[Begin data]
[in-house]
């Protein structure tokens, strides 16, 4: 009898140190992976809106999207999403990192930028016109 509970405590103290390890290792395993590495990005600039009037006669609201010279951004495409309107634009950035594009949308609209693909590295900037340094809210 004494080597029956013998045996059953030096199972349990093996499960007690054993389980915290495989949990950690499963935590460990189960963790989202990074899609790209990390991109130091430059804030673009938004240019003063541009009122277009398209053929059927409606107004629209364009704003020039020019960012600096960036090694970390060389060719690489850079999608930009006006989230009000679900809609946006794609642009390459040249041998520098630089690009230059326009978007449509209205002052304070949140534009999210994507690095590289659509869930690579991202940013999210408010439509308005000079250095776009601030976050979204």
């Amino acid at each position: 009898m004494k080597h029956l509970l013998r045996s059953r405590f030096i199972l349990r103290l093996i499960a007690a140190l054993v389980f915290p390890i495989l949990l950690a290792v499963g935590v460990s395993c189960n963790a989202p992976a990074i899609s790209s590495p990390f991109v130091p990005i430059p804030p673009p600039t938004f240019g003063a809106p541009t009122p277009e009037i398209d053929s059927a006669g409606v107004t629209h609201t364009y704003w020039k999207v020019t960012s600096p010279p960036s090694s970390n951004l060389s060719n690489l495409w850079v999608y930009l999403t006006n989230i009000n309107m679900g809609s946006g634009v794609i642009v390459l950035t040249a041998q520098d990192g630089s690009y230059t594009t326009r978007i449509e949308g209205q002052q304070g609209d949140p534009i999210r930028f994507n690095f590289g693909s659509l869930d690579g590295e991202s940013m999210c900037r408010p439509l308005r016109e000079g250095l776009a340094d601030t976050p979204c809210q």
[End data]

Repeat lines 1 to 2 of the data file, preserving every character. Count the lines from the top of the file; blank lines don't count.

[in-house]
């Protein structure tokens, strides 16, 4: 009898140190992976809106999207999403990192930028016109 509970405590103290390890290792395993590495990005600039009037006669609201010279951004495409309107634009950035594009949308609209693909590295900037340094809210 004494080597029956013998045996059953030096199972349990093996499960007690054993389980915290495989949990950690499963935590460990189960963790989202990074899609790209990390991109130091430059804030673009938004240019003063541009009122277009398209053929059927409606107004629209364009704003020039020019960012600096960036090694970390060389060719690489850079999608930009006006989230009000679900809609946006794609642009390459040249041998520098630089690009230059326009978007449509209205002052304070949140534009999210994507690095590289659509869930690579991202940013999210408010439509308005000079250095776009601030976050979204």